Few UFOs are as legendary as the lights that make appearances over North Carolina’s Brown Mountain. Over the years, this strange phenomenon puzzled experts and amateurs alike and no explanation was in sight. Now we are one step closer to uncovering this mystery, as a team of scientists from the Appalachian State University managed to provide video evidence of this anomalous luminous phenomenon.
Over the past century or so, the popularity of the Brown Mountain lights has steadily increased, as did the incidence of these as of yet unexplained orbs. From ghost lights to ethereal UFOs, multiple explanations have been forwarded but none is conclusive. The only thing that is certain is that the lights are real, appear on a sporadic schedule and disappear just as suddenly as they showed up.
Intrigued by their peculiar behavior, Appalachian State University physicist Daniel Caton assembled a team of equally curious scientists and set up a viewpoint overlooking Brown Mountain. Two cameras were turned on during the night and the video stream was wirelessly sent over to the team’s laboratory back at App State. That was two years ago and since then, the team would pour over every night’s video, hoping to find evidence that could offer an explanation for the unexplained shining orbs.
The two cameras allowed scientists to eliminate false readings such as camera glitches or flares; if an object showed up on just one camera, it could have been an artifact or malfunction. But if it was visible from both angles, the team had reasons to certify its authenticity. On the night of July 16, the team finally caught their first break.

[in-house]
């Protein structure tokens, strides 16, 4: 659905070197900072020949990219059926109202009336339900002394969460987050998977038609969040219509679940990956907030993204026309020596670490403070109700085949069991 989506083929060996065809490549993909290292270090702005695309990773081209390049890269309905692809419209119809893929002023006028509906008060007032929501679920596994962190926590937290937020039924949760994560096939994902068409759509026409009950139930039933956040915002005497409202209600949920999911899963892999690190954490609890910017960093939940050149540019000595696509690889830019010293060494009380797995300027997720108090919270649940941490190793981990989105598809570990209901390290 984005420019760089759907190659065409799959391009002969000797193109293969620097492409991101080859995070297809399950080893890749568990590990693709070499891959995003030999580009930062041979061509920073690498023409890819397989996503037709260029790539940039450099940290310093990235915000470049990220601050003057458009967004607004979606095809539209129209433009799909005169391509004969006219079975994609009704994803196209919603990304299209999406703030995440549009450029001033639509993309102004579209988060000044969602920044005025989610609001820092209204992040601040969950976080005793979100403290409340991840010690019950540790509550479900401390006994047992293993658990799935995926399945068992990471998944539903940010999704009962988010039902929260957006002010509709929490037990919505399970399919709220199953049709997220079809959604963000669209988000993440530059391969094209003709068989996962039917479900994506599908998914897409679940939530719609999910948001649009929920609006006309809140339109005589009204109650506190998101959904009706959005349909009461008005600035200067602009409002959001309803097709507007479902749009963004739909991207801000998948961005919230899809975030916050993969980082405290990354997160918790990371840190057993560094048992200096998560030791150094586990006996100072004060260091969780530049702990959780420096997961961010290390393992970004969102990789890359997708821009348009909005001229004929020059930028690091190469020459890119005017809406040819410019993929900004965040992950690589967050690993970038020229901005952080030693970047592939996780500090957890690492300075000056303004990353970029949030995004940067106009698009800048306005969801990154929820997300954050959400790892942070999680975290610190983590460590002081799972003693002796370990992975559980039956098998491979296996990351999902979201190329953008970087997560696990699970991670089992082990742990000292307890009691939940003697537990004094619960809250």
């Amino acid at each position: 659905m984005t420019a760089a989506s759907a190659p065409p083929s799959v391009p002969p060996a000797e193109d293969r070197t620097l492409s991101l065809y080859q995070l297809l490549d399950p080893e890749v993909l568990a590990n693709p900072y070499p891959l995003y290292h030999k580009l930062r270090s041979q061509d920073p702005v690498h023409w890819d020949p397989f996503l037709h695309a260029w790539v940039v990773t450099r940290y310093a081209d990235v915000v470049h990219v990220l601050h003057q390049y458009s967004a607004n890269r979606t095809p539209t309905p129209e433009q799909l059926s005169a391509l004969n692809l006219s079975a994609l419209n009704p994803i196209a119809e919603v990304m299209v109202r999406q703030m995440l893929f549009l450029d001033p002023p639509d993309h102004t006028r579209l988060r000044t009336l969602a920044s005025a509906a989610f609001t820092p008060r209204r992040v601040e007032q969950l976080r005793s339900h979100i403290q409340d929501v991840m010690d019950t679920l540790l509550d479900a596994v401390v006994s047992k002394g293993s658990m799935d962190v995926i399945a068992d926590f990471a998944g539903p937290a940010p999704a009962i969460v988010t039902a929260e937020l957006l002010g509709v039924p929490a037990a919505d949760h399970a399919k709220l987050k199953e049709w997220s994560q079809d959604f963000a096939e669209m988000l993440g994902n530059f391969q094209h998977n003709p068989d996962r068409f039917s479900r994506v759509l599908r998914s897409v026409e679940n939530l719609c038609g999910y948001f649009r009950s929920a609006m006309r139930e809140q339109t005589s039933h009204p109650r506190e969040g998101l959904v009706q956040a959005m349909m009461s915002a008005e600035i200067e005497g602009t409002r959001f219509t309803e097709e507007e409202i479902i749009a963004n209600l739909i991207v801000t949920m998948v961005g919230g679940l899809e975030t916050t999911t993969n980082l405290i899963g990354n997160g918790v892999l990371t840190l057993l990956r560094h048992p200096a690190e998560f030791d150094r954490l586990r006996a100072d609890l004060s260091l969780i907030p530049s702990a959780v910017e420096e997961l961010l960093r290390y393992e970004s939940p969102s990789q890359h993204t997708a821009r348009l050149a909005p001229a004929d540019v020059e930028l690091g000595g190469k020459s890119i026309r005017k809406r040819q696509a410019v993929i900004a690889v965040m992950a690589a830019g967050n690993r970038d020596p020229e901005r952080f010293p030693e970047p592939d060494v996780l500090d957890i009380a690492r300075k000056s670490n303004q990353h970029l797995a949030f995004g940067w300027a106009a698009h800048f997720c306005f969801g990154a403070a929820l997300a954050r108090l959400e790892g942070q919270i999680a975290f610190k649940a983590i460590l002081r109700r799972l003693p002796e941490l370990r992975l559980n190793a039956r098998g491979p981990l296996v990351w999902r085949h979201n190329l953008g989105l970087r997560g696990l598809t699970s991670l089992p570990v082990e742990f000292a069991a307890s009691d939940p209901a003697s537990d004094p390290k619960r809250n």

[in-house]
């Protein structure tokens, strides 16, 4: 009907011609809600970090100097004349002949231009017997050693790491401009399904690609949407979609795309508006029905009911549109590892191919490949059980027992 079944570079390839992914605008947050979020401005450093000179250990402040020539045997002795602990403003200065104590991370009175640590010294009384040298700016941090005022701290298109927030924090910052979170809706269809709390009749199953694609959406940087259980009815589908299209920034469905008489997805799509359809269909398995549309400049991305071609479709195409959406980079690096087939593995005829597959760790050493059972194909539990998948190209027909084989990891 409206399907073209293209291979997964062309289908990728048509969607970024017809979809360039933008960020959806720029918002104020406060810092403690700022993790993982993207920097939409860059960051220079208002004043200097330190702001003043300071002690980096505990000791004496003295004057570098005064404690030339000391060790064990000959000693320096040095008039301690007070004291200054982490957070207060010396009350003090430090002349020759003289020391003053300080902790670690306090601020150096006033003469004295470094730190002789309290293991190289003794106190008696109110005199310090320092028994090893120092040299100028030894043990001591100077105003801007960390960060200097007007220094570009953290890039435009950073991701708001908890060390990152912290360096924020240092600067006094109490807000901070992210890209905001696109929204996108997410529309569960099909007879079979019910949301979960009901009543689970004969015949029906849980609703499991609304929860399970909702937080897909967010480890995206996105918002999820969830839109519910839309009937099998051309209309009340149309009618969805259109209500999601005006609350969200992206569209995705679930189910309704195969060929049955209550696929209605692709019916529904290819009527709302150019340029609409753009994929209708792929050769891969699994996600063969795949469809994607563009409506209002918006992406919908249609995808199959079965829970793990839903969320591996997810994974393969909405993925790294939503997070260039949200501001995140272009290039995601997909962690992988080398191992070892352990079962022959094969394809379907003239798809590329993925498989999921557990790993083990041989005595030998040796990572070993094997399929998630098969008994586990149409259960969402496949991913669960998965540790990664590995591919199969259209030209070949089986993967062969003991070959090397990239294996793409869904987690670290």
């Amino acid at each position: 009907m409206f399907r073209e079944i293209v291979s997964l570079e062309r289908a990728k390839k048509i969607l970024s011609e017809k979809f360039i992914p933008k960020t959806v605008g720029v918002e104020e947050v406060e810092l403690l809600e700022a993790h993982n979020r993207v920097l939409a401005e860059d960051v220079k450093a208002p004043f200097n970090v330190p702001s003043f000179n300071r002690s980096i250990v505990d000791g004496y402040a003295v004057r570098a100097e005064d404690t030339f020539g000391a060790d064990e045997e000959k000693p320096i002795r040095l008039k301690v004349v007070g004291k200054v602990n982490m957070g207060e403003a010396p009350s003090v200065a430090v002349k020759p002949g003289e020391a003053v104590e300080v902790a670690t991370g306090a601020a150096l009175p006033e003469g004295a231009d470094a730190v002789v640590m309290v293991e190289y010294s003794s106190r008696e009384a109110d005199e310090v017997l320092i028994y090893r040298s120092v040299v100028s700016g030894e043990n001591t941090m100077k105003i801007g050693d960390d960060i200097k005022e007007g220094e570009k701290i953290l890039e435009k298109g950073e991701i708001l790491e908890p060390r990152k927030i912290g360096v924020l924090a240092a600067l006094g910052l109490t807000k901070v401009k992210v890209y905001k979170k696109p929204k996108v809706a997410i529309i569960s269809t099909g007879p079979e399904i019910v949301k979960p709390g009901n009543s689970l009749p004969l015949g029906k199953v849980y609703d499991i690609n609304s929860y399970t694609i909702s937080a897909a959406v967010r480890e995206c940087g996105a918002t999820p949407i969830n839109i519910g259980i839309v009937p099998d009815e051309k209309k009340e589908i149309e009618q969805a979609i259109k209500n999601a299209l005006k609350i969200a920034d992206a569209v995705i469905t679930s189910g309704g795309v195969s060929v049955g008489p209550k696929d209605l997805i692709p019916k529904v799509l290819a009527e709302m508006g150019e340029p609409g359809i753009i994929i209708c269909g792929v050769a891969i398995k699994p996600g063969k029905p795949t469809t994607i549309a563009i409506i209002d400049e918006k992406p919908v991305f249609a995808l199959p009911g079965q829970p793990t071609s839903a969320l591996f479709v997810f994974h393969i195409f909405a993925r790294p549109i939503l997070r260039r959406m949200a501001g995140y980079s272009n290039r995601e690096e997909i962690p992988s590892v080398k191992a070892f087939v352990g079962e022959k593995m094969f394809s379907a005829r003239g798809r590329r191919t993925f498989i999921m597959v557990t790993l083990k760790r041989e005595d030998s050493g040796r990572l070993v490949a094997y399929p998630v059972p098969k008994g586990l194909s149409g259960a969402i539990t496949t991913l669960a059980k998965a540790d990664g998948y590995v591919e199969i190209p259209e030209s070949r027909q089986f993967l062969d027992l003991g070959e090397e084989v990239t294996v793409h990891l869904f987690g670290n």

The YouTube description for the video above reads:
“Dusk-to-dawn 30-second images. Mostly cloudy, especially early, with early lightning. Some clearing late, with stars rising at angles ** ANOMALISTIC light appears high above ridge, at ~ 0:18, 0:25, 0:34, and 0:43 in. This appears on BOTH CAMERAS and does not change position over the timer interval, meaning it is not a star. It is too high to be a town light.”
The video above is the first recording where both cameras picked up an object at the exact same time. Though excited, the scientists meticulously analyzed the images and determined the object was indeed physical, or at least visible. The Brown Mountain Lights are still there.
The first written mention of the bright orbs comes from a 1913 article published in the Charlotte Observer.
“The mysterious light that is seen just above the horizon almost every night form Rattlesnake Knob, near Cold Spring, on the Morganton road, about seven miles from here, is still baffling all investigators. All theories as to its origin or nature have either been exploded or fall through from lack of evidence to support them.”
Back then, the lights would appear quite regularly and the U.S. Geological Survey even sent experts to investigate. They concluded that the lights were caused by a combination of car and locomotive headlights, strange air currents and other assorted phenomena. But when a flood struck the area in 1916, the strange orbs kept appearing. The flood had been devastating, with more than 50 homes completely destroyed, railroads damaged and covered in debris, bridges collapsed and swept away along with the roads and power lines. With no headlights and no electricity in the area, a different explanation for the Brown Mountain luminous phenomenon had to be found.
In 1922 a second investigation was attempted and could only find natural causes for the lights, although those who saw them insisted the orbs showed intelligent behavior and certainly weren’t optical illusions.
From will-o’-the-wisp to ghost of an innocent woman to swamp gas and giant fireflies, many strange theories attempted to solve the enigma but none offered definitive proof. And how could one do that? Besides photographic and video evidence, nothing can be done; you can’t trap a glowing orb that may or may not be from this world.
More than 100 years have passed since people first began hearing about the weird lights on Brown Mountain and our knowledge on the subject is still slim. Perhaps videos like this one will arouse the interest of the scientific world and one day some real investigations can be done.